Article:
Little E Fizzles Out

For Dale Earnhardt Jr., an expected cruise to the 2000 NASCAR Winston Cup Series Rookie-of-the-Year title never came to be. He had to watch close friend Matt Kenseth take the honor.

Despite wins early in the year at Texas and Richmond, as well as a thrilling victory in The Winston all-star race at Lowe’s Motor Speedway, Earnhardt Jr. just couldn’t find the consistency that his former Busch Series foe could.

Coming off two straight Busch Series titles over Kenseth, many were expecting this year to be much the same for the young Earnhardt in Winston Cup.

“It was a goal at the beginning of the year because we had a chance to do it,” Earnhardt Jr. says of his hopes for the rookie title.

But it never happened.

Kenseth would win only one race - the Coca-Cola 600 - but was able to string together a series of strong runs to end up 14th in the final Winston Cup standings. Earnhardt Jr. was 16th.

And if there’s one person ready to take a break over the winter from the rough-and-tumble world of the Winston Cup garage area, Earnhardt Jr. says that would be him.

“This sport is fun as hell, but sometimes you just get tired of it,” Earnhardt Jr. says. “It’s not always the best thing going.”

Earnhardt Jr. - a media and corporate darling - has been through a lot this year, and the 26-year-old Kannapolis, N.C.-native says there’s been a lot to adapt to.

“It’s been good and bad,” Earnhardt Jr. says. “It’s been a lot more difficult traveling and being away from home so much more, and there have been a whole lot more responsibilities. I don’t like being away from home, but there’s nothing else I’d rather be doing than what I am now.”

And ‘Junior’ explains he’s done a whole lot of learning along the way.

“Patience,” Earnhardt Jr. says, when asked what he learned most this season. “Patience… and more durability, both physically and mentally. Just learning how to get from point A to point B with a good mindset. Walking from the trailer to my race car and having to sign 10 or 15 autographs, doing that while still trying to maintain my focus with what I want to do on the track. It’s more difficult here in Winston Cup because there are more distractions, so I’ve had to adjust.”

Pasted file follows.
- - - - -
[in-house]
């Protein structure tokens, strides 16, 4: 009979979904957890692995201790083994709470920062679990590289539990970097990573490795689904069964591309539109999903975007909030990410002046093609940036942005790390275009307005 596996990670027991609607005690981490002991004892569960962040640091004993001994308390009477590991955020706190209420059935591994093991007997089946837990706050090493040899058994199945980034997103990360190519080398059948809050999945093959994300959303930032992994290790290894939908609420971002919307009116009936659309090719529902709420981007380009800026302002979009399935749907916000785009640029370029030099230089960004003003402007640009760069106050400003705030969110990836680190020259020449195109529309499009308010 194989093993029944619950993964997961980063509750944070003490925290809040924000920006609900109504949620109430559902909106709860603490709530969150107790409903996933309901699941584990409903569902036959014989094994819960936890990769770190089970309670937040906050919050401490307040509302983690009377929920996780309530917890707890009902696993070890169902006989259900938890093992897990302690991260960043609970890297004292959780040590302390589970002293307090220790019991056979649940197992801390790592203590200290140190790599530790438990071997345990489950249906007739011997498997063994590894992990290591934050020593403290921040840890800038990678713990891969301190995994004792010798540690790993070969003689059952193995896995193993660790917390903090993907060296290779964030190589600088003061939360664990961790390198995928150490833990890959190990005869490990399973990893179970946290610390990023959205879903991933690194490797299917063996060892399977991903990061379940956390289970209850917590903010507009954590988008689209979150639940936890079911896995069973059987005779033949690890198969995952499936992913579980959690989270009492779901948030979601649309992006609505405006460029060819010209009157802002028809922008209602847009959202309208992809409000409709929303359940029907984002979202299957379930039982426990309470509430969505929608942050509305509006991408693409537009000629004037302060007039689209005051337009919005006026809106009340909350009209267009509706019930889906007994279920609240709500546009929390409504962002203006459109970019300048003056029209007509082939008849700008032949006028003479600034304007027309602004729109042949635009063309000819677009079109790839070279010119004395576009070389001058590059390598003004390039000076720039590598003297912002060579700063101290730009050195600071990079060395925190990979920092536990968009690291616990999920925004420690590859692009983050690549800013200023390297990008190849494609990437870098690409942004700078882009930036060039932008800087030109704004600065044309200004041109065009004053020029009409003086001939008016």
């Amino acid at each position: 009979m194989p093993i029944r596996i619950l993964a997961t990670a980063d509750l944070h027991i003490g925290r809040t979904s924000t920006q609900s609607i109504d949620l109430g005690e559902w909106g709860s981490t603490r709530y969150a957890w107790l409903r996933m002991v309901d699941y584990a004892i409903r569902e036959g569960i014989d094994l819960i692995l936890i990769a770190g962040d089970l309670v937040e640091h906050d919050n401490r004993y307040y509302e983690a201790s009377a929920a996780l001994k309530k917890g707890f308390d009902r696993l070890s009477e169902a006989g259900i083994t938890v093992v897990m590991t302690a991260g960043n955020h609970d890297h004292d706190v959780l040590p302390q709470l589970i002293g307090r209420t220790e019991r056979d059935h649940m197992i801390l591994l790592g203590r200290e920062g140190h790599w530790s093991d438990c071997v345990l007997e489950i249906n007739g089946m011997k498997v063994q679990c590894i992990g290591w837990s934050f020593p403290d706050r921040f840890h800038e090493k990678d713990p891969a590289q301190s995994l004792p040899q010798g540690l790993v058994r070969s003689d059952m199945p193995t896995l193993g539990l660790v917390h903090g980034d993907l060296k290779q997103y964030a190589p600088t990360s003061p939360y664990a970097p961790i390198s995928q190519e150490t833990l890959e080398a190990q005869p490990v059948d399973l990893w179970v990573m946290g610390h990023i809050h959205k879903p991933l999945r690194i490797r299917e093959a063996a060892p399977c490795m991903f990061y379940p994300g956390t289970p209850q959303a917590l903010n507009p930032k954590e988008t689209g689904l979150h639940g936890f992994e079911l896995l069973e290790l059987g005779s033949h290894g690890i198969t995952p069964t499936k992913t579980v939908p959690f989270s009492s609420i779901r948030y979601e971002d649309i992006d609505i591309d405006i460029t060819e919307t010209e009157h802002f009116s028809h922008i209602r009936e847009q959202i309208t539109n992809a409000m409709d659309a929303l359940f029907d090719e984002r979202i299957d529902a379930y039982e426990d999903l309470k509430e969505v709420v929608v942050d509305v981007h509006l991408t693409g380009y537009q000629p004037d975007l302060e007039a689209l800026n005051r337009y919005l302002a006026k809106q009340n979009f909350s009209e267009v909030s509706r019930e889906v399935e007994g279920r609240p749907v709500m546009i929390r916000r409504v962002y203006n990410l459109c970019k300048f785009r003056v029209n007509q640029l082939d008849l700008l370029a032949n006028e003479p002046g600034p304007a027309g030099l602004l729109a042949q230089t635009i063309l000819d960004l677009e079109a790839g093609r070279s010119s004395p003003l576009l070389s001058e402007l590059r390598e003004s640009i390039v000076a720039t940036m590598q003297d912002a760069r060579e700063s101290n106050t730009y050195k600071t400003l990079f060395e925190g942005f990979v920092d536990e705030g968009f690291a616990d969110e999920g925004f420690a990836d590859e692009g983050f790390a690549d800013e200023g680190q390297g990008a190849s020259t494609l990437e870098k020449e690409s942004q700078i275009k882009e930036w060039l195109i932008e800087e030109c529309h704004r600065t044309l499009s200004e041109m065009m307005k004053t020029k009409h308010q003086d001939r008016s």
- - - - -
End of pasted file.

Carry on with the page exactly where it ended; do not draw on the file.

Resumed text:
Things were looking good for Earnhardt Jr. earlier in the season, but eight finishes of 31st or worse ended up taking a toll on the pilot of the No. 8 Budweiser Chevrolet.

“We all just got worn down and burned out,” Earnhardt says. “I thought we were prepared, and probably a little more than I thought we’d be. We really did well to start off the year - winning those races was pretty phenomenal, and I was pretty happy with that. But the rest of the year was a disappointment.”

Dale Earnhardt says he could see the signs of struggles become evident with his son and the No. 8 team as the season wore to a close.

"They were all excited about what was happening,” Earnhardt says. “They worked awfully hard. Sometimes they work too hard, and sometimes they don't work hard enough, but they work awfully hard and sometimes forget what the big picture is. They got frustrated because they were tired when they got behind a little bit.”

Bobby Labonte, fresh off his first Winston Cup championship, says he expects to be racing with the young Earnhardt for positioning in the future standings for years to come. But then again, with Kenseth, a late-impressive showing by Dave Blaney, and Tony Stewart, there are going to be a few young drivers presenting challenges next year in the points race.

“There are a lot of young drivers out there that are experienced and fast,” Labonte says. “They're going to be winning championships before it's over with, too."

As long as they show a little patience.

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